Oh, yes, Larson planned to hit Busch.

Larson just didn’t want to get in front of Busch so quickly.

“I wanted to slide in front of him,” Larson said. “But I knew I would be too tight and have to slow down too much to where he would just probably cross over and drive away from me.

“I did plan to go into there and get into the side of him and slow him down, which I did, but I really didn’t want to clear him before (Turn) 3 because I knew that would give him the opportunity to do that into 3.”

The result was NASCAR’s most exciting finish of the season. Busch repaid Larson for the Turn 2 contact on the final lap by shoving Larson in the rear bumper in Turn 3. That sent Larson into a sprint car slide and Busch into the wall.

Kyle Busch celebrates his win. (Getty Images)

Busch recovered, straightened his car and drove to the finish line to earn his fifth win of the year. Larson skidded to the grass, regained control of his car and finished second for the fourth time this season.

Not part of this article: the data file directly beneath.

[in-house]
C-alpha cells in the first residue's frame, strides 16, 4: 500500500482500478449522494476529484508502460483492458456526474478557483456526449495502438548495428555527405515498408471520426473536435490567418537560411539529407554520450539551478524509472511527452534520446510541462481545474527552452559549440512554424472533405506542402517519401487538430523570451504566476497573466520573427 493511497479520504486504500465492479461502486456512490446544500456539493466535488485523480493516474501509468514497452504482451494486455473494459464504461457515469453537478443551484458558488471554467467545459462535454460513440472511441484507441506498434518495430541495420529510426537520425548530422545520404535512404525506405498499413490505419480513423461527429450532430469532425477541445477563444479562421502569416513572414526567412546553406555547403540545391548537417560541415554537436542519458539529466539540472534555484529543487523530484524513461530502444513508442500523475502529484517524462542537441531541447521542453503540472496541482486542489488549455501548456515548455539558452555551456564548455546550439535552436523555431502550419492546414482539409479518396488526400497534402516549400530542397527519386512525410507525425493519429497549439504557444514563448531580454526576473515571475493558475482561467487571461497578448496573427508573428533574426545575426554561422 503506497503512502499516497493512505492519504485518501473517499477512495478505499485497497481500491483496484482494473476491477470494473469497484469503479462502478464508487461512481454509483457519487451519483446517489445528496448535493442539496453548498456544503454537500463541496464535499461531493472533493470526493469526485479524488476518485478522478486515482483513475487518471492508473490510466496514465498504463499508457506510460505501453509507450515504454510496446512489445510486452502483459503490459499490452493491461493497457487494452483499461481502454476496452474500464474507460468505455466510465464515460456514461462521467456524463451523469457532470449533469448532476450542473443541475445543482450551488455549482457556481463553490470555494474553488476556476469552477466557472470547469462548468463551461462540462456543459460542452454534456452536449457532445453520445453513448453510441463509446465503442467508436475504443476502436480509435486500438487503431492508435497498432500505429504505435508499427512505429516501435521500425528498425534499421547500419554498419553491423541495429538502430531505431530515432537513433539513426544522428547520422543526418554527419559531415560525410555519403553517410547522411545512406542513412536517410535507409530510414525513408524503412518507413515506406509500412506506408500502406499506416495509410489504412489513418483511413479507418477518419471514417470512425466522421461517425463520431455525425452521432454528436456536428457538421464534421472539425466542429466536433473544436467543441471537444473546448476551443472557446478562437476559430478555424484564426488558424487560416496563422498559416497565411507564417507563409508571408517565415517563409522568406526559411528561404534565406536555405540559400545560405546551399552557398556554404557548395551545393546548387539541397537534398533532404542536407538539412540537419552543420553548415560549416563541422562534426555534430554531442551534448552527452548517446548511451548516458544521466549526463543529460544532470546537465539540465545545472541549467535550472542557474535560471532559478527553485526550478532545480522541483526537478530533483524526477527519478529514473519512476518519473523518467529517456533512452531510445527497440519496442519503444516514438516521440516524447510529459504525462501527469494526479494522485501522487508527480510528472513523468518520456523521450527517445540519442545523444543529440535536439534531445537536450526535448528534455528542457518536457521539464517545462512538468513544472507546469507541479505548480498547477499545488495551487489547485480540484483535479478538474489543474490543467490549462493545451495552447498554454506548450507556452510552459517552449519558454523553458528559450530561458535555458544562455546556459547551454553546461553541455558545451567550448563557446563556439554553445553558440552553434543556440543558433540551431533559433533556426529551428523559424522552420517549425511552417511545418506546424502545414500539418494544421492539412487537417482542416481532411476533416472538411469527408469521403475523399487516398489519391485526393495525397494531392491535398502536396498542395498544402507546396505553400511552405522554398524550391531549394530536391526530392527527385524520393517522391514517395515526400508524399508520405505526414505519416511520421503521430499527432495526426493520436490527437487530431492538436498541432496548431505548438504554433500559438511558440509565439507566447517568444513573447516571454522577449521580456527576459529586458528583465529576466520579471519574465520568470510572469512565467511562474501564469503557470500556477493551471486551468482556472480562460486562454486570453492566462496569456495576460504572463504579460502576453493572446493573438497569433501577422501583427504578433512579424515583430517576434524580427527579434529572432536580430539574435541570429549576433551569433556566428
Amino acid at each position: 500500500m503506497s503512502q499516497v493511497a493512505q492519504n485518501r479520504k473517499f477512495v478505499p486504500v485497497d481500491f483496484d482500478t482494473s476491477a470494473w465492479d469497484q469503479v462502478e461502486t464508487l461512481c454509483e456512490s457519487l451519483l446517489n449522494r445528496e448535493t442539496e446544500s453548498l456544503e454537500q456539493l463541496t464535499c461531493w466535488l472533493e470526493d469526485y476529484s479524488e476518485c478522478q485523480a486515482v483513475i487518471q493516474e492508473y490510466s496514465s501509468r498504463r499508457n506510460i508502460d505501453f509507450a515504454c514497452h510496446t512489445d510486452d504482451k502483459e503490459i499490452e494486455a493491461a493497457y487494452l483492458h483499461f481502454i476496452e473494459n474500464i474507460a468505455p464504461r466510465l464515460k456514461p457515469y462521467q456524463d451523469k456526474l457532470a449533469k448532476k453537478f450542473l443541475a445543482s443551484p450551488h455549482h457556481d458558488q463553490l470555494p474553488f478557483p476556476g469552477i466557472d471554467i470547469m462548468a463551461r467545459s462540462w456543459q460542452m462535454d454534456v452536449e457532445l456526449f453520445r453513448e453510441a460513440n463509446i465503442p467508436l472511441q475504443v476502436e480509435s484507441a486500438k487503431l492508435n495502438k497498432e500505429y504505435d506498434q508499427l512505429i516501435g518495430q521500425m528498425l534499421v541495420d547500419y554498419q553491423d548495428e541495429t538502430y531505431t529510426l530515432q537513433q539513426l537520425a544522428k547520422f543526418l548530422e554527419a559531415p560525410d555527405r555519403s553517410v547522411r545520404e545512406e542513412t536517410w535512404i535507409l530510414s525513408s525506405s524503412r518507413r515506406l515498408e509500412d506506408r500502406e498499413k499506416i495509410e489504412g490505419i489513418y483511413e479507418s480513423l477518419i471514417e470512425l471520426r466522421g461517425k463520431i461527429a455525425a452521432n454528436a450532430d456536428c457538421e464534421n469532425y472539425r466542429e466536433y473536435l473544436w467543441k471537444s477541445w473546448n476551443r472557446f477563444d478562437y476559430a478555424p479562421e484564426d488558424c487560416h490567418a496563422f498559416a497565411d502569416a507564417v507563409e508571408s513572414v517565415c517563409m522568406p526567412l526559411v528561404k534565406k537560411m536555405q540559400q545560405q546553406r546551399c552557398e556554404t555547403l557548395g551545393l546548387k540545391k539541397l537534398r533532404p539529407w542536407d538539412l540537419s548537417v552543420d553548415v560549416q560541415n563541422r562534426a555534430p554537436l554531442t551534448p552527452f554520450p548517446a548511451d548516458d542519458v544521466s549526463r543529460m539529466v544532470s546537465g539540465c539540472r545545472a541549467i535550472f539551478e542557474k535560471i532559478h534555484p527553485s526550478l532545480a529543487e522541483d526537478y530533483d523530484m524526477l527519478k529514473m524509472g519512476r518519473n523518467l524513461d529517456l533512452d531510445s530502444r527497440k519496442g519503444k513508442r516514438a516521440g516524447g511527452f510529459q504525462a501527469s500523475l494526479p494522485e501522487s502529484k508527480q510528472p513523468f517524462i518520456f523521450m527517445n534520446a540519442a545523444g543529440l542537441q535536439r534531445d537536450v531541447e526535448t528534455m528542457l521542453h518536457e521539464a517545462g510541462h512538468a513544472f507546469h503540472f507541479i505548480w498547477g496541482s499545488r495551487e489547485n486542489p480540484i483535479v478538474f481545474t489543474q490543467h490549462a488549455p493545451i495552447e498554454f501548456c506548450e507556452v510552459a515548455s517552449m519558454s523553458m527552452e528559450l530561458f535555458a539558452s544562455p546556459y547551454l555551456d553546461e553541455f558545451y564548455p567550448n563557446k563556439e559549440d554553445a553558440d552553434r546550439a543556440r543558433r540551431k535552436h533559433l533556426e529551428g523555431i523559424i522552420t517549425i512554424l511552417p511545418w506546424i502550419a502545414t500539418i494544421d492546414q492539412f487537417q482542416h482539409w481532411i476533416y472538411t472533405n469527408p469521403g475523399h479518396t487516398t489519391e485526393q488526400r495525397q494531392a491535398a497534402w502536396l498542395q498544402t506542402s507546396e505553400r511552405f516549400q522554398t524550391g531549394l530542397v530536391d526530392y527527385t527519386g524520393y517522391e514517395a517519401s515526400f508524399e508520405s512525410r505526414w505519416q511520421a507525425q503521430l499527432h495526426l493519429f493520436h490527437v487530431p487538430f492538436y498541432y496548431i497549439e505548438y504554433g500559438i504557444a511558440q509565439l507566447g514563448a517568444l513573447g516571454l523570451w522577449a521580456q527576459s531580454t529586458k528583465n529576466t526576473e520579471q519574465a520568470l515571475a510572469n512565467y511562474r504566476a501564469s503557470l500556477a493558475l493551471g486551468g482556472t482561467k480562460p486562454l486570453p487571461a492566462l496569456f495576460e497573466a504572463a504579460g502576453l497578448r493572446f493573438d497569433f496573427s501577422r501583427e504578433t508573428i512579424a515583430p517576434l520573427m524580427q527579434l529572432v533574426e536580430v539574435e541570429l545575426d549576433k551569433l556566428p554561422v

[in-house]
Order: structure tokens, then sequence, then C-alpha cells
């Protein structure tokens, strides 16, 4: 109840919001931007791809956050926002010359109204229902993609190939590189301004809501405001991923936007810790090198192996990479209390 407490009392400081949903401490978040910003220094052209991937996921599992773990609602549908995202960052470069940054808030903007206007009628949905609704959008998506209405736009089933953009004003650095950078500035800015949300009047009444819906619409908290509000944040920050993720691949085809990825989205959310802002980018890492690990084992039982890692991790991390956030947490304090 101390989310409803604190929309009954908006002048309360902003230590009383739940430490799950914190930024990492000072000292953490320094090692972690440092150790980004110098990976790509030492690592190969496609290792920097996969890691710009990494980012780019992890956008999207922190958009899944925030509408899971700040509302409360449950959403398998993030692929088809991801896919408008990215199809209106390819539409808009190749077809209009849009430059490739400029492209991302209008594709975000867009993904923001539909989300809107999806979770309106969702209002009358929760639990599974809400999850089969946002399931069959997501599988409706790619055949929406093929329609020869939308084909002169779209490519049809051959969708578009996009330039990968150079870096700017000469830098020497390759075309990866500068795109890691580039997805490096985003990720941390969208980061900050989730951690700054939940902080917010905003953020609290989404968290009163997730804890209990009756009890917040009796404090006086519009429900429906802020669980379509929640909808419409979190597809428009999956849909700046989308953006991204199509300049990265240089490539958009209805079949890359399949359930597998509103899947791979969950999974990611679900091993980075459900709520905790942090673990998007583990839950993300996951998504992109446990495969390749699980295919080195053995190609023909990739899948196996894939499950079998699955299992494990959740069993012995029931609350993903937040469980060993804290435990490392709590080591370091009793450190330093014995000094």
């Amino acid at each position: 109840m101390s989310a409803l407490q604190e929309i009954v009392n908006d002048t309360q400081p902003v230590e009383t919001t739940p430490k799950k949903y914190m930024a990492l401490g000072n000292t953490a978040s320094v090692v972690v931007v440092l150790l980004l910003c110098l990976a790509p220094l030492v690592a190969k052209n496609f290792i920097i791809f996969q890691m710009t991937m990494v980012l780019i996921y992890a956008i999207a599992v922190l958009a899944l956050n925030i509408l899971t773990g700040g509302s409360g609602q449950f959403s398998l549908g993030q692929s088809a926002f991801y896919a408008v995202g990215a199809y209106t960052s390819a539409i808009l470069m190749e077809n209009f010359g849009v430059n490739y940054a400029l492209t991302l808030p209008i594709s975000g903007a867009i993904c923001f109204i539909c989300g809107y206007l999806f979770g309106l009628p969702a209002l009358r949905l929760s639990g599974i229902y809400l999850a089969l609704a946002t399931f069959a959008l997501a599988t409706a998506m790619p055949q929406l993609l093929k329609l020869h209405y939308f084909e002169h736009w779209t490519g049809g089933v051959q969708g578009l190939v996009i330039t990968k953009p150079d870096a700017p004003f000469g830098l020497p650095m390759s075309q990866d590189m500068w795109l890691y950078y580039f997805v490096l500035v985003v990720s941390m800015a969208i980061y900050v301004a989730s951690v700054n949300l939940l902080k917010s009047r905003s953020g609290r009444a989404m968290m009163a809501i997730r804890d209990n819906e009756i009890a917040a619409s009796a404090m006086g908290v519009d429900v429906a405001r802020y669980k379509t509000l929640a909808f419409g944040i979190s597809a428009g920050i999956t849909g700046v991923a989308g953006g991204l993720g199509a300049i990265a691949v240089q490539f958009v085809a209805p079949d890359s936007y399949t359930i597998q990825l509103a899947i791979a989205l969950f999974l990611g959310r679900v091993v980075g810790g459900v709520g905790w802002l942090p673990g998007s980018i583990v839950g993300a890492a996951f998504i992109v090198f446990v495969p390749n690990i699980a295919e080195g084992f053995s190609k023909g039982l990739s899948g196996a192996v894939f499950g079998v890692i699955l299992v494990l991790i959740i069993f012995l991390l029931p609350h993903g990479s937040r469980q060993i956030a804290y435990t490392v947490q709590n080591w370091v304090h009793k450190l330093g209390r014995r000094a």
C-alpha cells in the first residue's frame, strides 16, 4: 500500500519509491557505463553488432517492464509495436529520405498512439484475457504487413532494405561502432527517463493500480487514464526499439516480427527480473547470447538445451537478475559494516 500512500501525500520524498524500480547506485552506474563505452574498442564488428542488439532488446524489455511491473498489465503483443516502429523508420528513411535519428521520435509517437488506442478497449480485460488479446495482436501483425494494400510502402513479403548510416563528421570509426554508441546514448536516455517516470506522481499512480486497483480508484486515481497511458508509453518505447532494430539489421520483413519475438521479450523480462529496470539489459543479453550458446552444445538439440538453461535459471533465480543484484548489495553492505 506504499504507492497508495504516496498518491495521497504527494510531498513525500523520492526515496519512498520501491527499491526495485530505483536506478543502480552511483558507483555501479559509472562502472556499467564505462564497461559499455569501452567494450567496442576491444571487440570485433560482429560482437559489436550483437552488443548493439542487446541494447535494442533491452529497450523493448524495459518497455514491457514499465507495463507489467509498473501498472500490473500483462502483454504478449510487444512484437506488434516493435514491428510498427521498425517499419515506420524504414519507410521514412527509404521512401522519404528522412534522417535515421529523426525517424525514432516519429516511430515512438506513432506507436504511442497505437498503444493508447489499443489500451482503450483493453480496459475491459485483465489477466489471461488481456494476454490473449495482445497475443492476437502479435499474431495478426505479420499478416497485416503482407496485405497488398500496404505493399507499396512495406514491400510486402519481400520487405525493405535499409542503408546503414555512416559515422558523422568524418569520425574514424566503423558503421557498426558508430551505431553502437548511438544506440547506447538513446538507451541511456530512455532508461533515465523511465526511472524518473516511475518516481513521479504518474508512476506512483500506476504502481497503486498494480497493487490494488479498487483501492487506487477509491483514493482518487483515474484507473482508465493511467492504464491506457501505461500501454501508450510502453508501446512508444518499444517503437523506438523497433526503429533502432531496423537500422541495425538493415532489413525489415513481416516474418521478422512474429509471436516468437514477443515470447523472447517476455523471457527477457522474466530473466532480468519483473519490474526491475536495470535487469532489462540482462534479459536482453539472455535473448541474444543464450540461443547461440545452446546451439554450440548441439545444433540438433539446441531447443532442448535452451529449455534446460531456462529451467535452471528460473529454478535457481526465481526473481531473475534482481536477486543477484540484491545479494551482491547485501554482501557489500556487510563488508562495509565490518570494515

“I thought he was going to pull a slide job,’’ Busch said of Larson’s move in Turn 2. “When he didn’t try to do a slider, then I wasn’t sure what his next move was going to be.

“I was like, ‘Surely he’s not going to drive into the side of me.’ Then he did. After that point … all bets are off.”

Busch bounced off the wall in Turn 2, lost the lead down the backstretch and chased Larson. Busch’s plan was to cut under Larson when Larson slid up in Turn 3. Larson stayed on the bottom.

Busch went to his next option.

“I drove off in there as far as I could and I got into the back of him,” Busch said. “Once I did that, he was kind of sliding loose. I was just trying to get back to the start/finish line after that. It’s kind of a product of once it’s done to you, it’s fair game.”